Garouj Nazarian, left, a Syrian refugee, works at Seatuply as owner Levon Aseyan looks on, on Jan. 18, 2016 in Montreal. (Ryan Remiorz/The Canadian Press)Nazarian is one of 12 Syrian refugees among 80 employees and Afeyan intends to hire more as Canada opens its borders to thousands of people fleeing the Assad regime and the Islamic State. One of the most difficult things for the Syrian refugees Afeyan employs is to accept that their move to Canada is likely a permanent one. ''They haven't grasped that yet," he says. "It takes time for a man to accept the fact that, well, this is it. I've lost (everything)." Afeyan is the boss, but he's also a pseudo social worker, overseeing a factory where immigrants from conflict zones around the world earn money for their families but also learn life skills and are paid to take French lessons.
His business, Seatply Products Inc., makes curved plywood used in chairs throughout North America. The employees press plywood and glue veneers to create colourful combinations. They also cut and drill the wood with robotic machines and, while most of the production doesn't require an advanced skill set, it's work. "They need a job to have respect," Afeyan says. "Respect is a big thing in the Middle East. A man has to be a respectable man. Without a job he doesn't have that." The low price of oil and the sinking dollar have triggered many layoffs across the country but for Seatply it's time to hire. On a tour of his factory, Afeyan intercepts Vasudevan Ratnasingham, from Sri Lanka, a country whose civil war ended in 2009 after 26 years.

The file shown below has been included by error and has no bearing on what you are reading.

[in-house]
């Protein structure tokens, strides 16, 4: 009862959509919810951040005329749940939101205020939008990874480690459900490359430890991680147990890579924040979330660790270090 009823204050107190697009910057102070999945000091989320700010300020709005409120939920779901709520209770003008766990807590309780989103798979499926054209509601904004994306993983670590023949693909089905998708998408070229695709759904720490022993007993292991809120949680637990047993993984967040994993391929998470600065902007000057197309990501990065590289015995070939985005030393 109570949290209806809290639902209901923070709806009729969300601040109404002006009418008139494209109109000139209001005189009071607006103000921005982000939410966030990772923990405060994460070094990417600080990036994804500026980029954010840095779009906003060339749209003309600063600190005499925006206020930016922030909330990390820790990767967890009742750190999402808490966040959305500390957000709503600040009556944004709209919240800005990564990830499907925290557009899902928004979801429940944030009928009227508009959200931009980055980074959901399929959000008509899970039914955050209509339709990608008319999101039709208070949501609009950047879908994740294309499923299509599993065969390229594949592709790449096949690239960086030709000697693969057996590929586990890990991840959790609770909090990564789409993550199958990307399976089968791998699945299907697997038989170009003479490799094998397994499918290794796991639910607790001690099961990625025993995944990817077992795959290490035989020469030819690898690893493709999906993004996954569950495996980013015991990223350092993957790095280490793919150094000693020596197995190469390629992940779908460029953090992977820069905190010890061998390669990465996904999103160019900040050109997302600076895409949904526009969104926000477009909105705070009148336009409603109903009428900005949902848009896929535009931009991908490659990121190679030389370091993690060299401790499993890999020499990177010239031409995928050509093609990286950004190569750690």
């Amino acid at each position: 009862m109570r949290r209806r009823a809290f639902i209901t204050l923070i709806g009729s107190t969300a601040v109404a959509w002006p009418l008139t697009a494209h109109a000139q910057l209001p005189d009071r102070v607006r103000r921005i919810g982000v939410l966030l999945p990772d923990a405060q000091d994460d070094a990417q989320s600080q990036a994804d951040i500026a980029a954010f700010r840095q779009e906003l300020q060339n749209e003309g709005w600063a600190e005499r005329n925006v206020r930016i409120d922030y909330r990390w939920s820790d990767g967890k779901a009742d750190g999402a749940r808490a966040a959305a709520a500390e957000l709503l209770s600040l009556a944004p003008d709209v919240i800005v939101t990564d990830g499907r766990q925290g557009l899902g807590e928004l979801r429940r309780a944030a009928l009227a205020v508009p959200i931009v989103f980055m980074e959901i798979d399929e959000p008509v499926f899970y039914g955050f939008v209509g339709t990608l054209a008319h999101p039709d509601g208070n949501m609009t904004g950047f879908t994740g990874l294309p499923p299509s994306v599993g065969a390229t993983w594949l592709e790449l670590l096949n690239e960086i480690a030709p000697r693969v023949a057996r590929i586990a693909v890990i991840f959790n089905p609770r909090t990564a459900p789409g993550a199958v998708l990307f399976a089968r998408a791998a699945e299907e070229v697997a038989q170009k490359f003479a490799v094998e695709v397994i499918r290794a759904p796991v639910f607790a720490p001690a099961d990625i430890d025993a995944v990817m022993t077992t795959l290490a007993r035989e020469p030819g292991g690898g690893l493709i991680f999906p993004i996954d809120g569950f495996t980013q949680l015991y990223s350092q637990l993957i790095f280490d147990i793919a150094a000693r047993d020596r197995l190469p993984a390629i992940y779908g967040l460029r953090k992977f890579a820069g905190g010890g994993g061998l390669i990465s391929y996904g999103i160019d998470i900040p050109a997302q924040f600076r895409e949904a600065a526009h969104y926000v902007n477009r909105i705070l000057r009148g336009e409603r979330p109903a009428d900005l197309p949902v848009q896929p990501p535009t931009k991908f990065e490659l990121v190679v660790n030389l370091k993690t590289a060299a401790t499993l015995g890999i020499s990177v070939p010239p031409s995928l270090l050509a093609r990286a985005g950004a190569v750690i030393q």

"We have to give them time."
Finding a job critical to integrating
French lessons in the factory
Many ways to helpAnd aside from language, Afeyan and his managers also teach refugees about elements of daily life other Canadians take for granted, such as efficient driving. "We teach them about carpooling," he says. "This is a concept they have never heard about. They like it very much by the way." While all Canadians can't offer refugees jobs, they can help their integration by accepting displaced Syrians "not just as refugees but as new Canadians," according to Afeyan. He remembers what it felt like to be 16 years old and living in a new country. "The best thing that ever happened to me is that one of my friends' parents invited me to their dinner," he recalls. "That was amazing. I was actually invited to someone's house for dinner. I was 16 and someone actually invited me. (Syrians) need to feel part of our society."
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